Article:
I told a little of my Saigon saga to Hippie No. 1 who lived in the milk house next to the road. He had spent the latter part of the sixties evading the draft by working logging camps in British Columbia and had returned a few years earlier under an assumed name. He got an early copy of “The CIA and the Cult of Intelligence,” read it and passed it on to me. It was published after a two-year court battle between the publisher and the CIA. The author, Victor Marchetti, was a former CIA employee who argued on first amendment grounds that he had the right to publish the story. It was eventually published with many obvious gaps where the CIA insisted on redactions and boldface type where they had withdrawn their objections. He lost the court battle over the redactions because he had signed a secrecy agreement when he was hired. I spent the summer carefully reading it.
That reading led to another book about the CIAs support of the drug trade that paid for clandestine Asian wars. “The Politics of Heroin in Southeast Asia” had been published two years before in 1972. Its Author, Alfred McCoy, had gone to the mat with the aid of his publisher and published over the objections of the CIA. As an independent scholar, he had not signed a secrecy agreement. The details of Marchetti’s and McCoy’s books fascinated me and explained much of what I had seen in Viet Nam. One thing Halftrack had told me was contradicted in McCoy’s book. The clandestine war wasn’t financed with a Coca Cola plant in Vientiane, it was Pepsi and the owner wasn’t Vang Pao but a Chinese named Huu Tim Heng who sold not Pepsi but heroin to General Ky, who flew it to Saigon in unmarked C-47s that passed over our Saigon warehouse daily. Pao didn’t get off the hook though; it turned out he just shipped opium to Vientiane from Long Tieng, a clandestine city and commercial airport established by the CIA in the early sixties. Either way, the drugs ended up being exported, either from Saigon or Bangkok. Halftrack was either mistaken or had been deliberately misinforming me. So now years later I begin to see the war as my college-bound classmates and my cousins had seen it years earlier.
Interest in clandestine government activities was on a boil; on the front burner of public interest after the publication of “The Pentagon Papers” in 1971. It was long and involved an not of much interest to hedonistic hippies. There were exceptions. It and my other reading confirmed to me that what I had seen and heard about in Viet Nam were not just aberrations and rogue operations but policy of long standing going back at least into the early 1950s. My disillusionment that began in Col. Bau’s office in Thieu’s presidential palace, was now being stitched up tight into a new worldview.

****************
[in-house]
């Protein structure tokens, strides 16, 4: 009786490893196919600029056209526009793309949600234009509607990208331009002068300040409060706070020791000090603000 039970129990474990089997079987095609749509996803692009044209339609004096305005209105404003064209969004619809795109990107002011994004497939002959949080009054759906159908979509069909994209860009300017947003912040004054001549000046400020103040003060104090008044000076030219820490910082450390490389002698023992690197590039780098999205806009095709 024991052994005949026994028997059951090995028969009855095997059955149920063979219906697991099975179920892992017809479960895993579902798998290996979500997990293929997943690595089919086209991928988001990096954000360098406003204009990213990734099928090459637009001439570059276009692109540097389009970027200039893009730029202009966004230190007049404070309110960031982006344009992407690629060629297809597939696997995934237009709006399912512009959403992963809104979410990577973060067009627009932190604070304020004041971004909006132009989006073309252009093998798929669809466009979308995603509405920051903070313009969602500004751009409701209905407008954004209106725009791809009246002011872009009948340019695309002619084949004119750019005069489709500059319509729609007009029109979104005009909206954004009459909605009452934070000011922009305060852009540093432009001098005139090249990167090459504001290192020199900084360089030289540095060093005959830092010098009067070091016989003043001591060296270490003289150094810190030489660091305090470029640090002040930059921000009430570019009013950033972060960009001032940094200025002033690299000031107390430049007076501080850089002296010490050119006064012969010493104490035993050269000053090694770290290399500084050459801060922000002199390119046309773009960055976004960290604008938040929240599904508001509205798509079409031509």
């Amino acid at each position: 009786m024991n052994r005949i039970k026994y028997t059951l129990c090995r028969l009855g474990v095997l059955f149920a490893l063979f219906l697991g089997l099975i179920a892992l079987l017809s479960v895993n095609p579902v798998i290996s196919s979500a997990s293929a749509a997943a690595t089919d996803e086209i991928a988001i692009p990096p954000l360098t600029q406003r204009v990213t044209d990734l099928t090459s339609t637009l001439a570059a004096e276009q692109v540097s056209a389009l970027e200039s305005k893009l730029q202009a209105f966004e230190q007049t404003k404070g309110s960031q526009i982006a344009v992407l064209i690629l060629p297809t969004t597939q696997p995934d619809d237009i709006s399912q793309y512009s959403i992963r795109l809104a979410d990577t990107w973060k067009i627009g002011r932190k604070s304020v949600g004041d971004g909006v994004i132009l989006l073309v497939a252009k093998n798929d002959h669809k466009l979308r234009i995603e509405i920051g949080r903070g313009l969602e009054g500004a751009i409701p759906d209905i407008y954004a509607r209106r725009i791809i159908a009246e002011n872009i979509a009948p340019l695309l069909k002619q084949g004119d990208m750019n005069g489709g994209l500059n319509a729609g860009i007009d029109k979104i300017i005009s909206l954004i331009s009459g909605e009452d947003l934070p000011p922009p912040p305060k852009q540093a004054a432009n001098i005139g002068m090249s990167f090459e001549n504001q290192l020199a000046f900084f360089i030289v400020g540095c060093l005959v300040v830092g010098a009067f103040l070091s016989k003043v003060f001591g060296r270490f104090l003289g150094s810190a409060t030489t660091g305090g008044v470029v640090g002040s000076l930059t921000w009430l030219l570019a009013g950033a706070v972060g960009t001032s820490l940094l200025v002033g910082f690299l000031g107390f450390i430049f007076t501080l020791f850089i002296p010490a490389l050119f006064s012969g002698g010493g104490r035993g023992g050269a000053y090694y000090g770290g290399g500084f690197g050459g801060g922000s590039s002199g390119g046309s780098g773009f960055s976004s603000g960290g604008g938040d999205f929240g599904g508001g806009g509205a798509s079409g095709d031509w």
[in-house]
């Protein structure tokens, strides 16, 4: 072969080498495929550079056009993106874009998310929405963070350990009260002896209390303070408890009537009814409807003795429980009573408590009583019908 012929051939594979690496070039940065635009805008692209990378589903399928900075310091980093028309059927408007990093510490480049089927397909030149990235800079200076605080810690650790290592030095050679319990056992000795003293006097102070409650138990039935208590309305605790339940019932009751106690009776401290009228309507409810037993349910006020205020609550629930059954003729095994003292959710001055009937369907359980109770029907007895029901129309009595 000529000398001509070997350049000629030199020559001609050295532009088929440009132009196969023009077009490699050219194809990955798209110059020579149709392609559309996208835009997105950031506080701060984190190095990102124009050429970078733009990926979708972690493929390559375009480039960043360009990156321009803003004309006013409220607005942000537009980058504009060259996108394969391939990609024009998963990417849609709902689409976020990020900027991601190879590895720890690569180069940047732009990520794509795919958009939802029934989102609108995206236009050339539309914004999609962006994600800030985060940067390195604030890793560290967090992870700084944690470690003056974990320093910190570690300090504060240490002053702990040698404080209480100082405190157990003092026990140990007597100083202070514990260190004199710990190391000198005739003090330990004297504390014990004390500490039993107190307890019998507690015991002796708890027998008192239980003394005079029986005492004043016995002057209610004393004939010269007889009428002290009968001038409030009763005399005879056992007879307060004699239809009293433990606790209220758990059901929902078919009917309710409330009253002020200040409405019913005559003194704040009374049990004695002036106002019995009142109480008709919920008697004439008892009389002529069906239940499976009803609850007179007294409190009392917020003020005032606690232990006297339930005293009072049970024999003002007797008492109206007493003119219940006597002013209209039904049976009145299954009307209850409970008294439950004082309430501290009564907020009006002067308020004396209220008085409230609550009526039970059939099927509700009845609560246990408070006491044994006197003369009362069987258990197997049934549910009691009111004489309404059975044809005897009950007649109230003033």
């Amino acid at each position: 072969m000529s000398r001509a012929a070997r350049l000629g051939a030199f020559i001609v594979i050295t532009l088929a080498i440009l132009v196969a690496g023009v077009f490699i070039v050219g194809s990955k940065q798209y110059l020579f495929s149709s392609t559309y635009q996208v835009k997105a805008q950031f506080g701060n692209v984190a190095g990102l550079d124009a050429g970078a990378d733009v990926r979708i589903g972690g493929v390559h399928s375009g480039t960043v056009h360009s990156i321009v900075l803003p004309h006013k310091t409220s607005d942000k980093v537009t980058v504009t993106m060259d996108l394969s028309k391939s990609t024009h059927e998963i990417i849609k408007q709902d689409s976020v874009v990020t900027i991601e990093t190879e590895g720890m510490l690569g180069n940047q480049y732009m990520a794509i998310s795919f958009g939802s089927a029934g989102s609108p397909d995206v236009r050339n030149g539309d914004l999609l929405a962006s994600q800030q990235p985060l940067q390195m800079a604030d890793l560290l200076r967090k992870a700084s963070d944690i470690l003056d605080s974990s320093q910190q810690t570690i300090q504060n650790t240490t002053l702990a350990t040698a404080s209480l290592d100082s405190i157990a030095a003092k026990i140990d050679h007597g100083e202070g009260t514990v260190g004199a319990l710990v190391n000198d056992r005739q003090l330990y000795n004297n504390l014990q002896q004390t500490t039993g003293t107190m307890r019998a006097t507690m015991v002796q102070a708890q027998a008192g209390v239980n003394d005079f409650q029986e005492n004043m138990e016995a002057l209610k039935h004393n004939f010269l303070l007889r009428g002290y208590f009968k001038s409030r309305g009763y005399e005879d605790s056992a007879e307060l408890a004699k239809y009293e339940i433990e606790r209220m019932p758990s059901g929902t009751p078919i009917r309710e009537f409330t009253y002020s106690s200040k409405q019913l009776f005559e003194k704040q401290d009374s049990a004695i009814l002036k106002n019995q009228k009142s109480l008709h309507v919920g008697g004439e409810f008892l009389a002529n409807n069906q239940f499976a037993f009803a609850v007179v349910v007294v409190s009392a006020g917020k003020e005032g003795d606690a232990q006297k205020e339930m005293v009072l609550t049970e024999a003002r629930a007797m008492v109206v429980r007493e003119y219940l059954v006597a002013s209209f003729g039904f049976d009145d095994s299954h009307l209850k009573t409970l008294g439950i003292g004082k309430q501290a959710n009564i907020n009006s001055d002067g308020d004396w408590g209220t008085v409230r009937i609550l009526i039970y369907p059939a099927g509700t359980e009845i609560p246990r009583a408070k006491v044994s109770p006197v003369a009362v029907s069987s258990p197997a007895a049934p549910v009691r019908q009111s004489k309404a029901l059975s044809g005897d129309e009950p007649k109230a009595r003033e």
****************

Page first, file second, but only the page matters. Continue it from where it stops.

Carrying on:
Most of what now had now become clear to me I kept to myself. What little I did comment on fueled my reputation as a conspiracy theorist. This was in the era of the Arab oil embargo and the congressional Watergate hearings.
The previous fall, I had cemented my reputation as a paranoid by buying four drums of gasoline in anticipation of the Arab Oil embargo. I fueled my motorcycle for six months while the nation waited in long lines at the pumps.
Agnes impatiently broke in to my story demanding to know, “But how could you know that. I never heard a whisper about that around Berkeley until it happened. And Tran was well connected in political science circles. Then when it happened the news blamed it as retaliation for the 1967 war with Israel.”
“I’m sure the war with Israel contributed but both my economics professor and the Martensen brothers believed that the Saudis and OPEC wouldn’t take devalued dollars for their oil for long, that they would want gold and that floating the dollar against gold effectively devalued the dollar. That actually happened in 72 when I was taking the class. But as my prof said, the oil producers were reluctant to lose market share by being the first to raise prices. Then in October, ’73 Egypt attacked the Southern Israeli border and I figured it was only a matter of time until the US began arming Israel and the Arabs retaliated. So I bought gasoline.”